On November 8, the State of California filed a lawsuit against the U.S. EPA, claiming that the agency has "unreasonably delayed" action on California's request that EPA waive federal preemption of state regulations limiting vehicle emissions of greenhouse gases. Because vehicle emissions are regulated under the Clean Air Act, California’s more stringent emissions regulations could run afoul of federal law unless the EPA grants a preemption waiver. California filed its request for a waiver in December 2005.

California announced on April 25, 2007 that it would sue EPA if it did not act on the waiver within 180 days. In June, EPA announced that it would act on the waiver before the end of 2007.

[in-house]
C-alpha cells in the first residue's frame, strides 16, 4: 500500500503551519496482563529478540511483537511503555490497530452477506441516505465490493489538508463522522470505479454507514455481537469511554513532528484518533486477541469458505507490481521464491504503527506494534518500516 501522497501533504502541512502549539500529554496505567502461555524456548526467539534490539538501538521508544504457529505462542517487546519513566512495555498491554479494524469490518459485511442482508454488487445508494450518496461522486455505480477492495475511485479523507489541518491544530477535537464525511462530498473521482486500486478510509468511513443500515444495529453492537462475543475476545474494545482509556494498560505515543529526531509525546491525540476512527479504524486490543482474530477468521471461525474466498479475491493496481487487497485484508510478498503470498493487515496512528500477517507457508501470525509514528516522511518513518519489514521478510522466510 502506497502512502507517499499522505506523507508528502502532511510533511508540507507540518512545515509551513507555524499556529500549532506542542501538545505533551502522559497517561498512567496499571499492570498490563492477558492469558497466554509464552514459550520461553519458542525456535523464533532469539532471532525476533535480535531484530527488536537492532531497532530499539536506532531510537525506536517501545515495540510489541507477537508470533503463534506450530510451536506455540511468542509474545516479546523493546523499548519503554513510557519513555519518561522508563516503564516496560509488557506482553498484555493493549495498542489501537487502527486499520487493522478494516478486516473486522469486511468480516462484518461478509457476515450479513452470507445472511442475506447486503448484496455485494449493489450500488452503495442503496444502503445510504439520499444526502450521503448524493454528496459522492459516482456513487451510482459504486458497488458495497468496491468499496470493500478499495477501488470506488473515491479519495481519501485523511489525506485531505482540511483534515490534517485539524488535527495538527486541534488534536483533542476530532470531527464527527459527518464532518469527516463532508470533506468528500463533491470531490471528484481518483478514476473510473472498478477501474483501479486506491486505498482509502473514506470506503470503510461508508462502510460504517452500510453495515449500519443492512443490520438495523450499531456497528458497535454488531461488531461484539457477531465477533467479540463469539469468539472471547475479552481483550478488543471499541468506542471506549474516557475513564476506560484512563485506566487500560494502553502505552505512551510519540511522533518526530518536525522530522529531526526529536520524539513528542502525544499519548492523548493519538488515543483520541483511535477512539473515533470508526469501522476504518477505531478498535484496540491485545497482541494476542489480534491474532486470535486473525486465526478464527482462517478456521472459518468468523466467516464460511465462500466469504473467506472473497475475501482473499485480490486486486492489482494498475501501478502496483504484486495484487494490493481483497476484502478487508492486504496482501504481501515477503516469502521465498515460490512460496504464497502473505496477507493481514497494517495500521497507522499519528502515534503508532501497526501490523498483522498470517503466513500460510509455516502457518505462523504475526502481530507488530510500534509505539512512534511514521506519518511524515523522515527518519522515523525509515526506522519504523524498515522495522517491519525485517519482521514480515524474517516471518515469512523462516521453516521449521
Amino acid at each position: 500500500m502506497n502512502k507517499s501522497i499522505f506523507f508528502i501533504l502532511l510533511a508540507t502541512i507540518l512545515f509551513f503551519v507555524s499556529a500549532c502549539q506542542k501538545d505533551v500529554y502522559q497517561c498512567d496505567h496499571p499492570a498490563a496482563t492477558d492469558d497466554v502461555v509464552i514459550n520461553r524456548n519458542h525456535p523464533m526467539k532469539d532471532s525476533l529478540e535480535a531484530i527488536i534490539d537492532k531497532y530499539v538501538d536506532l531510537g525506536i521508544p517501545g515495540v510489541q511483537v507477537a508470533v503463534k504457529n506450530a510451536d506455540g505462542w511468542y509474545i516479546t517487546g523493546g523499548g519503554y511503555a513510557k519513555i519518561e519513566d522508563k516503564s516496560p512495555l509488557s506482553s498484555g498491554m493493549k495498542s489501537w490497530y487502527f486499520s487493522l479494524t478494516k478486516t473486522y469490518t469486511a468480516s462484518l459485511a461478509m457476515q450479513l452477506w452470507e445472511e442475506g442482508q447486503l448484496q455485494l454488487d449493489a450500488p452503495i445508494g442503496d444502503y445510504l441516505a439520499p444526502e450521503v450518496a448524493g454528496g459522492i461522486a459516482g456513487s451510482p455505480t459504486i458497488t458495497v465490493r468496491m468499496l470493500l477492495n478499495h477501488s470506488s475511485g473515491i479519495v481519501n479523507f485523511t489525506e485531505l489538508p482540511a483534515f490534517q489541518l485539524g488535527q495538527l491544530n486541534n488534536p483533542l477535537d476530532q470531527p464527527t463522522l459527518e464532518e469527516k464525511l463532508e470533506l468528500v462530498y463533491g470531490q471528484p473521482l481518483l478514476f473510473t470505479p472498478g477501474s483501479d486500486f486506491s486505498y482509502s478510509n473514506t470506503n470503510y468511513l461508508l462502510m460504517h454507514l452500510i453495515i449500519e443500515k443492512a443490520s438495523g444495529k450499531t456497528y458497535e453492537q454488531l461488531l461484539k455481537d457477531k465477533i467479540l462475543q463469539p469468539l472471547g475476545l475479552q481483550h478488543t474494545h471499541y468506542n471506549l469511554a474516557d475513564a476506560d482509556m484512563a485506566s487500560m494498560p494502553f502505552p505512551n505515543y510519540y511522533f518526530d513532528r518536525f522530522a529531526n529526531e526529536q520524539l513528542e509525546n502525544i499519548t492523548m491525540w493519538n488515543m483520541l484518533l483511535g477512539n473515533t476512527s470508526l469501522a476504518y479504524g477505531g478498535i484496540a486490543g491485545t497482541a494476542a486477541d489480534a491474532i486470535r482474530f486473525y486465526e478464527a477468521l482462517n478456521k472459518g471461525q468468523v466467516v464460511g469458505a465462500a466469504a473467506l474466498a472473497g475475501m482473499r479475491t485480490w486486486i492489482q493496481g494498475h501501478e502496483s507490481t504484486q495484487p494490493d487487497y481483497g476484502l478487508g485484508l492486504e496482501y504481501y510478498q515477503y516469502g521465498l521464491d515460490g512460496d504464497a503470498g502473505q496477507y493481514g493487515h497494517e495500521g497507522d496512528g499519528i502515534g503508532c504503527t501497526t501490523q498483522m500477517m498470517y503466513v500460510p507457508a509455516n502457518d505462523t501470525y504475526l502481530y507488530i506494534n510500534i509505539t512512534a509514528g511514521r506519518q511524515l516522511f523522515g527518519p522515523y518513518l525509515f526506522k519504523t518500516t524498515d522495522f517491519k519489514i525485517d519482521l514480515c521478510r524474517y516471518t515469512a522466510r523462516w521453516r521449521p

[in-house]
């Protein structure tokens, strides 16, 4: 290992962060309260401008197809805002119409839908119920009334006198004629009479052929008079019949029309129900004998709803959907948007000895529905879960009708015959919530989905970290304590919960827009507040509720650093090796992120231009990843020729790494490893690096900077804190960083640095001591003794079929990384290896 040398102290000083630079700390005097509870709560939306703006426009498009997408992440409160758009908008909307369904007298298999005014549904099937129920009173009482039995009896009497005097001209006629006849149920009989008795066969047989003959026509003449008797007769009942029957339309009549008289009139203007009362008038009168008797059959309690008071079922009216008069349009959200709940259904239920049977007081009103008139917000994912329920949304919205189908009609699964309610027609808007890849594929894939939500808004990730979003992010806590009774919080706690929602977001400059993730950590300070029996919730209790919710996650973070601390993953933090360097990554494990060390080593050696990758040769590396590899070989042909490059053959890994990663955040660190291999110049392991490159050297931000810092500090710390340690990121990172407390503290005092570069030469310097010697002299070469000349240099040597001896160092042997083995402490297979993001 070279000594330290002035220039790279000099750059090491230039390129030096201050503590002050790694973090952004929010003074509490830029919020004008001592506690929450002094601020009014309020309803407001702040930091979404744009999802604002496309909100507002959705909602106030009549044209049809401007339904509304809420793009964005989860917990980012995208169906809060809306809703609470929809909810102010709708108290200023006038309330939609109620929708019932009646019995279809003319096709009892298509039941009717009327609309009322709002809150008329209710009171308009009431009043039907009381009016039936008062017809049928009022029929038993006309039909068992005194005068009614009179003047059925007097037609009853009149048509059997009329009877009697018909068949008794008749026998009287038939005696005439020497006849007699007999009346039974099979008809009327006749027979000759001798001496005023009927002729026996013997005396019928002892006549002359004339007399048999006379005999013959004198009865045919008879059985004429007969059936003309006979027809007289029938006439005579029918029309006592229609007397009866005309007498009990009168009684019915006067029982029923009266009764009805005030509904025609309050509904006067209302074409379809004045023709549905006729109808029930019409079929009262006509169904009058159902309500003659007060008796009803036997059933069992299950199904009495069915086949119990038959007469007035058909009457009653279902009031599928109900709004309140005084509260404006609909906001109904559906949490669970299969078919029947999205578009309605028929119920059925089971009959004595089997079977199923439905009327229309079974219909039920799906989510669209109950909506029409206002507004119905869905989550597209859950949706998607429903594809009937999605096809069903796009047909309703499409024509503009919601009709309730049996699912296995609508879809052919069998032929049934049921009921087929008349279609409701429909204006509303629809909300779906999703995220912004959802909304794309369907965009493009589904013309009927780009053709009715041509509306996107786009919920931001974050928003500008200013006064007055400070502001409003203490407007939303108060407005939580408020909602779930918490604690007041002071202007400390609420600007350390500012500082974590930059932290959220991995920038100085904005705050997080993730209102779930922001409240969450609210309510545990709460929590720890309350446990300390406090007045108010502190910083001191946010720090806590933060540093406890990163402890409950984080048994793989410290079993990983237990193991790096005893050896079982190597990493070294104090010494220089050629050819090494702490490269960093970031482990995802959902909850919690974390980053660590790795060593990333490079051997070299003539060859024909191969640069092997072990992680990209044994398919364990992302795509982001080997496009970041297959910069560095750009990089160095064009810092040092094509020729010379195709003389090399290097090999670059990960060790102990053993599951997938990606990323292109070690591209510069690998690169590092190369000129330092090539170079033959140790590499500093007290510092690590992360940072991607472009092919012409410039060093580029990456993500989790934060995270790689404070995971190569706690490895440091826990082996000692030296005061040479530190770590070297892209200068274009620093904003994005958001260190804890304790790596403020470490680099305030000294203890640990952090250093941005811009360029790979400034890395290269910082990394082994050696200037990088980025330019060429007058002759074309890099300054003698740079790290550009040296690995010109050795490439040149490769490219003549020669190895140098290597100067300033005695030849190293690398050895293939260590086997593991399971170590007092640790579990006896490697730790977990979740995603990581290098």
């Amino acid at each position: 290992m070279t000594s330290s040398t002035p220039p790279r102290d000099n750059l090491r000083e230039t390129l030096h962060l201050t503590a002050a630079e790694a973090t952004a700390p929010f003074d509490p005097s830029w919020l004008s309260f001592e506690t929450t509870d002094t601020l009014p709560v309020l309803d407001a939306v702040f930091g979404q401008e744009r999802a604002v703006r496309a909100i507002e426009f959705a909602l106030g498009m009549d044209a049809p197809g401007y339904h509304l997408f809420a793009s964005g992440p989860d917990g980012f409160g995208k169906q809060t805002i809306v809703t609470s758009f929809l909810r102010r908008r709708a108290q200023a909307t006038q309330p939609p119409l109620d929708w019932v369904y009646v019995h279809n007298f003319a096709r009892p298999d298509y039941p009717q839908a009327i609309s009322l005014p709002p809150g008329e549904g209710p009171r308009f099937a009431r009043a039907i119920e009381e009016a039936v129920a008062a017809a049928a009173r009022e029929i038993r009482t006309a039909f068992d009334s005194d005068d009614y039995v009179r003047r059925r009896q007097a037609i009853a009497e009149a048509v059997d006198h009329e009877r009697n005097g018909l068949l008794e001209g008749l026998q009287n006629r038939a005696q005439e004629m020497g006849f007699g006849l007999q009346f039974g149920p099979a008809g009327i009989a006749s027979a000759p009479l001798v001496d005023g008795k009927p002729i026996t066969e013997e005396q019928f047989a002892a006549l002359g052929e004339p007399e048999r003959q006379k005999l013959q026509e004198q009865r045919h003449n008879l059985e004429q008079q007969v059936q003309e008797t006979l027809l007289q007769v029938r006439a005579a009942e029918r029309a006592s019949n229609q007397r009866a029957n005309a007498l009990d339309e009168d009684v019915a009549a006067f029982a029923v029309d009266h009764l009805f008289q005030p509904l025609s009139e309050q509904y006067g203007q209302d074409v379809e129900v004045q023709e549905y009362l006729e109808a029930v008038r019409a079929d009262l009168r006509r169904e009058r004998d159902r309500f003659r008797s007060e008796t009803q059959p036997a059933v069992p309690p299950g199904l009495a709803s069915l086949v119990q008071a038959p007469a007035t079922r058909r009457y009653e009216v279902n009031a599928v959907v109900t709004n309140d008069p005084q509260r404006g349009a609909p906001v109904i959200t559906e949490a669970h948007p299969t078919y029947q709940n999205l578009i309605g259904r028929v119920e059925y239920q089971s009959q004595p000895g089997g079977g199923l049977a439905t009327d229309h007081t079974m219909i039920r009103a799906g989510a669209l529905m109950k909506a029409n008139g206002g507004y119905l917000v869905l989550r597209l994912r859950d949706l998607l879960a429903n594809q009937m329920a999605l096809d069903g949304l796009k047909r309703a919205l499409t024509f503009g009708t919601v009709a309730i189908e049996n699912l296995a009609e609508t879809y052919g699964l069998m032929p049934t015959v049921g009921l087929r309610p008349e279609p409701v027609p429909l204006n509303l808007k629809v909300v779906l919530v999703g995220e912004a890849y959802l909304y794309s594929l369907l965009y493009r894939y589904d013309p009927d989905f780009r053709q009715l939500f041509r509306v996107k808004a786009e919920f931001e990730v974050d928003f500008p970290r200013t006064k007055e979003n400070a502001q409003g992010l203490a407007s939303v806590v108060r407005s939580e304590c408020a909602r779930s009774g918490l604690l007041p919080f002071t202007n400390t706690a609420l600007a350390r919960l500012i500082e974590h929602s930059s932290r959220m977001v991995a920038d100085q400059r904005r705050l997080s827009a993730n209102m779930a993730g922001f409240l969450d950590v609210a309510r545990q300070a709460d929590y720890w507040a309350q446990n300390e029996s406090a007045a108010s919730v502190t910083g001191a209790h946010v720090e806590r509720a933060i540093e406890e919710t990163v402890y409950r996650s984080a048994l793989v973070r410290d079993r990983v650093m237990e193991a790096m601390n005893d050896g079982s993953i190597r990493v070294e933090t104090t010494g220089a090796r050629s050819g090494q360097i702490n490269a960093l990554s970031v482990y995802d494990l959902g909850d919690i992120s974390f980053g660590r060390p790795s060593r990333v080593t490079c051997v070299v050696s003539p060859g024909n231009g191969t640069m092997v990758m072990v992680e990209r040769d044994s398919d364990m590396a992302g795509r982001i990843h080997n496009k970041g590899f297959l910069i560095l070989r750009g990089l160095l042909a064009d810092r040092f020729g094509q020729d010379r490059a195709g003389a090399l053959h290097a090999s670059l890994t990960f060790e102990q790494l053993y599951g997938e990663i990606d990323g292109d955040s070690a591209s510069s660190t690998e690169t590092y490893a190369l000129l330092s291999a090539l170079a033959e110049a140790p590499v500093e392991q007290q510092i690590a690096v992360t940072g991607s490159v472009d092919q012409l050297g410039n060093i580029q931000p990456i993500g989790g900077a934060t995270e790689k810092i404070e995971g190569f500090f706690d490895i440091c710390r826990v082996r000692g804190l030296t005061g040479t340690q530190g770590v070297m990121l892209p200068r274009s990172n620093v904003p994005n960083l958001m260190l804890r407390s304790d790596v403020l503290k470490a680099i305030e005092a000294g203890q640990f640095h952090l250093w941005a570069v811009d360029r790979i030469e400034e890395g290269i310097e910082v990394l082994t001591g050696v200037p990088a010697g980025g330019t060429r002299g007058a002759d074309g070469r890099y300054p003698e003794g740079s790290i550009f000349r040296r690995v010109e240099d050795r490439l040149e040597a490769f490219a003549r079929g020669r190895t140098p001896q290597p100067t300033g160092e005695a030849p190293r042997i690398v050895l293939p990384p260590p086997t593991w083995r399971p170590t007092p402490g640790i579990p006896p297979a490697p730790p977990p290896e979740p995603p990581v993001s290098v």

Fourteen other states have intervened as plaintiffs in the lawsuit. These states and several others have adopted, or are considering adopting, vehicle emissions standards based on the California regulations. Their regulations would go into effect if and when EPA grants California's request for a waiver. However, in September a U.S. District Court in Vermont ruled that states could impose greenhouse gas emissions standards on automakers even without an EPA waiver.

State of California v. United States Environmental Protection Agency was filed in the United States District Court for the District of Columbia. Read the complaint here.